From dragons, unicorns, and other fabled beasts to inventive hybrid creations, artists in the Middle Ages filled the world around them with marvels of imagination. Their creations reflected a society and culture at once captivated and repelled by the idea of the monstrous. Drawing on the Morgan Library and Museum's superb medieval collection as well as loans from New Yorks Metropolitan Museum of Art and Bostons Museum of Fine Arts, Medieval Monsters: Terrors, Aliens, Wonders, on view until Sunday, Sept. 23, examines the complex social role of monsters in medieval Europe. It brings together approximately 70 works spanning the 9th to 16th centuries and ranging from illuminated manuscripts and tapestry to metalwork and ivory.
"Medieval Monsters: Terrors, Aliens, Wonders"
The Strange And Mysterious Role Of The Monster In The Middle Ages Is Subject Of New Morgan Exhibition
The show explores three key themes: Terrors demonstrates how monsters enhanced the aura of those in power, whether rulers, knights, or saints. Aliens reveals how marginalized groups in European societies, such as Jews, Muslims, women, the poor, and the disabled were further alienated by being depicted as monstrous. The final section on wonders considers the strange beauties and frightful anomalies such as dragons, unicorns, or giants that populated the medieval world.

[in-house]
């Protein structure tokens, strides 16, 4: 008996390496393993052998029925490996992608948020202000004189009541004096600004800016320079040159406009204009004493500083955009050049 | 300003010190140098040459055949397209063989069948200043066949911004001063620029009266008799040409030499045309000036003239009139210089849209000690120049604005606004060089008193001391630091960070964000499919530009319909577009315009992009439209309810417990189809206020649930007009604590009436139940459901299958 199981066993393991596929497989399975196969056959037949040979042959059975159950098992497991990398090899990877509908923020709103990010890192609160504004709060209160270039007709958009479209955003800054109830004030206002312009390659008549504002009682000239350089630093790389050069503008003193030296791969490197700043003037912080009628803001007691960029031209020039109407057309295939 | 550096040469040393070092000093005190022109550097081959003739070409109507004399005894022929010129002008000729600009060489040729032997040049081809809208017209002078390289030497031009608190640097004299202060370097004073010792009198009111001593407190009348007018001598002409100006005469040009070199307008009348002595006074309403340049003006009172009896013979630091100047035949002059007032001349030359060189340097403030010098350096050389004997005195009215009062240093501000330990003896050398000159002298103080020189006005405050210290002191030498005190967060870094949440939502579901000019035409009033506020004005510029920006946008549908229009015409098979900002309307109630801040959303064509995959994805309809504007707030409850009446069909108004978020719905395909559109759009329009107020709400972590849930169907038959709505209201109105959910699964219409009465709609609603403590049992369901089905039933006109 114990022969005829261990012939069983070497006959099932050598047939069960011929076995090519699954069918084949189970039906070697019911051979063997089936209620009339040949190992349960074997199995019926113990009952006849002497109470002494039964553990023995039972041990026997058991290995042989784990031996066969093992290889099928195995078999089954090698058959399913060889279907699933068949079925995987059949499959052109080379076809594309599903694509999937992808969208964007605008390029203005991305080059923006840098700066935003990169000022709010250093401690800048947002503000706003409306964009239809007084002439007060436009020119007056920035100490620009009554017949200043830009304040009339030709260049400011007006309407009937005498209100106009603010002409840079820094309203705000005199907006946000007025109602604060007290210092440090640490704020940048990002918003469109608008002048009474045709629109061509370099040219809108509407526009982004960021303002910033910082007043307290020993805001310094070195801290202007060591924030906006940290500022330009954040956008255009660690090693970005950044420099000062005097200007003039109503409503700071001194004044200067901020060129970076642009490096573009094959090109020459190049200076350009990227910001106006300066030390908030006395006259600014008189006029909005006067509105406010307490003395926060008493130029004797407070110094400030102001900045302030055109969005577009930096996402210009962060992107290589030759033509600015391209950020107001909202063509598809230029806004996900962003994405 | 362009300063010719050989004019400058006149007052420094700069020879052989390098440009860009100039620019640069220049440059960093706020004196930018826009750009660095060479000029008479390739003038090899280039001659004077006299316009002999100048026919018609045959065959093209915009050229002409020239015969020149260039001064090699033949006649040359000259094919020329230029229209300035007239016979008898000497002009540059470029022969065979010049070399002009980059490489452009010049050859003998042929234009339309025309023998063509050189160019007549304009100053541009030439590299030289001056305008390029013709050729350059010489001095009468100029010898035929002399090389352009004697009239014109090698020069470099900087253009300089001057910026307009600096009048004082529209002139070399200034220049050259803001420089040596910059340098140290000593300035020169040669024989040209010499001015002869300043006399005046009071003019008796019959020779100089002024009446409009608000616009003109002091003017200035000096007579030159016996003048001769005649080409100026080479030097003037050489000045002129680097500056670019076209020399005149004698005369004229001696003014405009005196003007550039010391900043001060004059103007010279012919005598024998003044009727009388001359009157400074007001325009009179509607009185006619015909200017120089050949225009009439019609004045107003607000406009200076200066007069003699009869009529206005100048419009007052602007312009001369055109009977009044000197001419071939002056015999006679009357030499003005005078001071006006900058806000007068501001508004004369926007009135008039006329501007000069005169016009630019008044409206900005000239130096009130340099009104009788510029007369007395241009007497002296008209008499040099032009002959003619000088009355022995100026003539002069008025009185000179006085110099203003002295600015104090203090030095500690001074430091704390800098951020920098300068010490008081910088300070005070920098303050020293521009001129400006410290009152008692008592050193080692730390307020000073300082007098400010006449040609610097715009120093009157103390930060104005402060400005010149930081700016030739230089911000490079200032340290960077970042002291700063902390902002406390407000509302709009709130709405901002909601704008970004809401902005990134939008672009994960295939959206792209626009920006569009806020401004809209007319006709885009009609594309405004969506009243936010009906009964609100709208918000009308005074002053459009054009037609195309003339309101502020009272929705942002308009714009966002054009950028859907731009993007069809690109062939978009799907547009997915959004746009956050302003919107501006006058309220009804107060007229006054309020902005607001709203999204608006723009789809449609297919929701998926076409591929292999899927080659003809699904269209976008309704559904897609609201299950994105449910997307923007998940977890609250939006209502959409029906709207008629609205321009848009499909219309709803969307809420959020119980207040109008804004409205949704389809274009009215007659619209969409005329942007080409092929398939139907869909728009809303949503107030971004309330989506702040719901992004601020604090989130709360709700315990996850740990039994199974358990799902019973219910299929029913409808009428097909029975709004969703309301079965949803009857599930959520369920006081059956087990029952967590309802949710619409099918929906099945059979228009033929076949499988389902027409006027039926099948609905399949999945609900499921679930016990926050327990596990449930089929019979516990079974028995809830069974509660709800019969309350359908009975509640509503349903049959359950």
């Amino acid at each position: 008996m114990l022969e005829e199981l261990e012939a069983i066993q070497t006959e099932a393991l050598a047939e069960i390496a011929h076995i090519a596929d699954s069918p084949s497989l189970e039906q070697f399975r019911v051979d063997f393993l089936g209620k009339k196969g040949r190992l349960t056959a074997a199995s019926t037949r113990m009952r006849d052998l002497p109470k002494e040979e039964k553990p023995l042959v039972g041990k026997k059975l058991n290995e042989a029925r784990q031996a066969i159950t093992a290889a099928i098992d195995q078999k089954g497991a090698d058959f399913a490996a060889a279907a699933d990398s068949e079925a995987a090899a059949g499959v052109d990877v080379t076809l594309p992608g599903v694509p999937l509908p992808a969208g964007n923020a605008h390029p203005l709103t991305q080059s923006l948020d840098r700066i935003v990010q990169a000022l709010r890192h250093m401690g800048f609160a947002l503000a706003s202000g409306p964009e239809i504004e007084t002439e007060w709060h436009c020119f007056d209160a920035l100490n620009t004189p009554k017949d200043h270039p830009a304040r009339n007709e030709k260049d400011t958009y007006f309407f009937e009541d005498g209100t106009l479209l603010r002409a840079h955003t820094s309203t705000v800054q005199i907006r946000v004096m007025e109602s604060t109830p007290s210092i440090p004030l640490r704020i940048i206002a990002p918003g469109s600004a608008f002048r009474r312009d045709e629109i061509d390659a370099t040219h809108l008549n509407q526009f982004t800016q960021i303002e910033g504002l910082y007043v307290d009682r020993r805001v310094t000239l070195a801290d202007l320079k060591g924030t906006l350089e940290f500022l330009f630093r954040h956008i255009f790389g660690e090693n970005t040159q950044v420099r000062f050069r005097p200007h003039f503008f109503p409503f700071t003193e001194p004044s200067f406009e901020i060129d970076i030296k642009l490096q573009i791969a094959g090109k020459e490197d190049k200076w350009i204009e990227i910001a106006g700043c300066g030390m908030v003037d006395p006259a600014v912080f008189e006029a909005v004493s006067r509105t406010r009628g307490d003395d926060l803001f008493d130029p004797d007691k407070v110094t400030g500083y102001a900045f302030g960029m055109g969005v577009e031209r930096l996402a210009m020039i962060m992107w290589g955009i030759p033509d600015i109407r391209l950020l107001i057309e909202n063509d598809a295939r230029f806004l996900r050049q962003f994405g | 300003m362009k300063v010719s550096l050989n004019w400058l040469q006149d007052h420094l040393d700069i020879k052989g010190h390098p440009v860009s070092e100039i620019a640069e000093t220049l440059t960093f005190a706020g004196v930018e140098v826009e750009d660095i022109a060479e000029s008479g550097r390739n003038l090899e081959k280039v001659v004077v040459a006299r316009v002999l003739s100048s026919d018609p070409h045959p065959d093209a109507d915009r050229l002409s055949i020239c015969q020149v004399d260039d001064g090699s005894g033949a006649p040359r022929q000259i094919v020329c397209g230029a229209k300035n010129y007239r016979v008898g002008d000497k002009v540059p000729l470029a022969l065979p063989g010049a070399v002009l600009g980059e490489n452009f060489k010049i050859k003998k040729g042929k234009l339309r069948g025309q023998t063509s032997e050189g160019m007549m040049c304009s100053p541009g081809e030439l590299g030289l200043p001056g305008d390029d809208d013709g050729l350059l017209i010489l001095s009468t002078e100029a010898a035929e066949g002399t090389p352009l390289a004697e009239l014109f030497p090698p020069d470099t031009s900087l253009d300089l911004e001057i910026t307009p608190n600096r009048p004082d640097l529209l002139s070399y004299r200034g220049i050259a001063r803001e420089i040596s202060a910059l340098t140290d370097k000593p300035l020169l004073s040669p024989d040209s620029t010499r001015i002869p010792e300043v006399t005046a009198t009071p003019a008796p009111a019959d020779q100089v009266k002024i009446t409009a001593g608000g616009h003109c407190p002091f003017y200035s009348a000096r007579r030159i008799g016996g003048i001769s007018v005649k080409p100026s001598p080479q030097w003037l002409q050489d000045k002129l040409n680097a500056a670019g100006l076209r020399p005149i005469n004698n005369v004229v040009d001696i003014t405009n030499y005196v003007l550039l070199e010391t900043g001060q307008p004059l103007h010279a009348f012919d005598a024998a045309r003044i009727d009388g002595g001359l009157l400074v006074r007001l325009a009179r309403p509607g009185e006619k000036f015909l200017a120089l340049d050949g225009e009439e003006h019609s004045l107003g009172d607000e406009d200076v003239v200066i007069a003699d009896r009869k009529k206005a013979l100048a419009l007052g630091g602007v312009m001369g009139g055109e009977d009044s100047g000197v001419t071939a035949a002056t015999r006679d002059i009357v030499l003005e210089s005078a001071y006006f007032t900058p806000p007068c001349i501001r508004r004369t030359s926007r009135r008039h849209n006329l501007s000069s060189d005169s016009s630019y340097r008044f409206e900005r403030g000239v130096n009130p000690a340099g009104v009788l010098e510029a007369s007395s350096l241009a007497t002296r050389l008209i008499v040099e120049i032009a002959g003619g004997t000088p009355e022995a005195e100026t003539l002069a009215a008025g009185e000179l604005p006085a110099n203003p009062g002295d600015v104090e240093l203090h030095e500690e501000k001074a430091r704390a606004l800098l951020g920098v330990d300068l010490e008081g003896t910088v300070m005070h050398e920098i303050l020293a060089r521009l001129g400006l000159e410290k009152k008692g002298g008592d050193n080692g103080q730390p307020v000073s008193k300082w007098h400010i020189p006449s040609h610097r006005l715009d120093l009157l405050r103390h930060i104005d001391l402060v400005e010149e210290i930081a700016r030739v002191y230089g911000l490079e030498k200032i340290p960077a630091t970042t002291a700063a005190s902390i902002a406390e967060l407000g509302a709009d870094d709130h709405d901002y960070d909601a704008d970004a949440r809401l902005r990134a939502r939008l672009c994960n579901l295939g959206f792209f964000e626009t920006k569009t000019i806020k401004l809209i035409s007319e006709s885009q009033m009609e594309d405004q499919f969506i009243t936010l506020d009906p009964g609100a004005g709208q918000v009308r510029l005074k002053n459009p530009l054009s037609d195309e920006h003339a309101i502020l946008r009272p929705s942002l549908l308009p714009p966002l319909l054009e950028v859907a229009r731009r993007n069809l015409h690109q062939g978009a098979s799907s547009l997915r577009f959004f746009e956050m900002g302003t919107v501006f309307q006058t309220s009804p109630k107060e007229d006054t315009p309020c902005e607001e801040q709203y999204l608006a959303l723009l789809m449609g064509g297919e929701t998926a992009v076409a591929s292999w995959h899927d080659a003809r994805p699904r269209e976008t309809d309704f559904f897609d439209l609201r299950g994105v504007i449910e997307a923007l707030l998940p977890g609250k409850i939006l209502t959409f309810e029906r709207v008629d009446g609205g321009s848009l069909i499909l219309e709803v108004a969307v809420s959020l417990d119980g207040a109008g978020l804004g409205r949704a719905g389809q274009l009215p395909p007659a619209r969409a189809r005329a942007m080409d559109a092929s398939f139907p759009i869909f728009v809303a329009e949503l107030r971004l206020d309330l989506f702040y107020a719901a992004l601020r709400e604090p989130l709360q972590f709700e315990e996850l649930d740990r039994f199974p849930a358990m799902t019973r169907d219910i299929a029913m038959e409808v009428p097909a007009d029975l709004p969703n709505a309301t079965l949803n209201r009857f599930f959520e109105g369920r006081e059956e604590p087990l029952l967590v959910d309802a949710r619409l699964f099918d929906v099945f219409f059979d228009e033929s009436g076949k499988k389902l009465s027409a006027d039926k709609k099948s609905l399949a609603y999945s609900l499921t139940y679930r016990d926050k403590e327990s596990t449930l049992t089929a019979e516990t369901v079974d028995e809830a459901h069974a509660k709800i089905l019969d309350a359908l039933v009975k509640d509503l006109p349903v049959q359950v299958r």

In the medieval world, the idea of the monstrous permeated every level of society, said Colin B. Bailey, director of the Morgan Library and Museum, from rulers, and the nobility and the clergy, to agrarian and urban dwellers alike. Artists of the Middle Ages captured this phenomenon in images of beings at once familiar and foreign to todays viewer. We are grateful to our guest curators Asa Simon Mittman and Sherry Lindquist for helping us bring this engrossing subject to the public.
For more information, call 212-685-0008 or visit www.themorgan.org.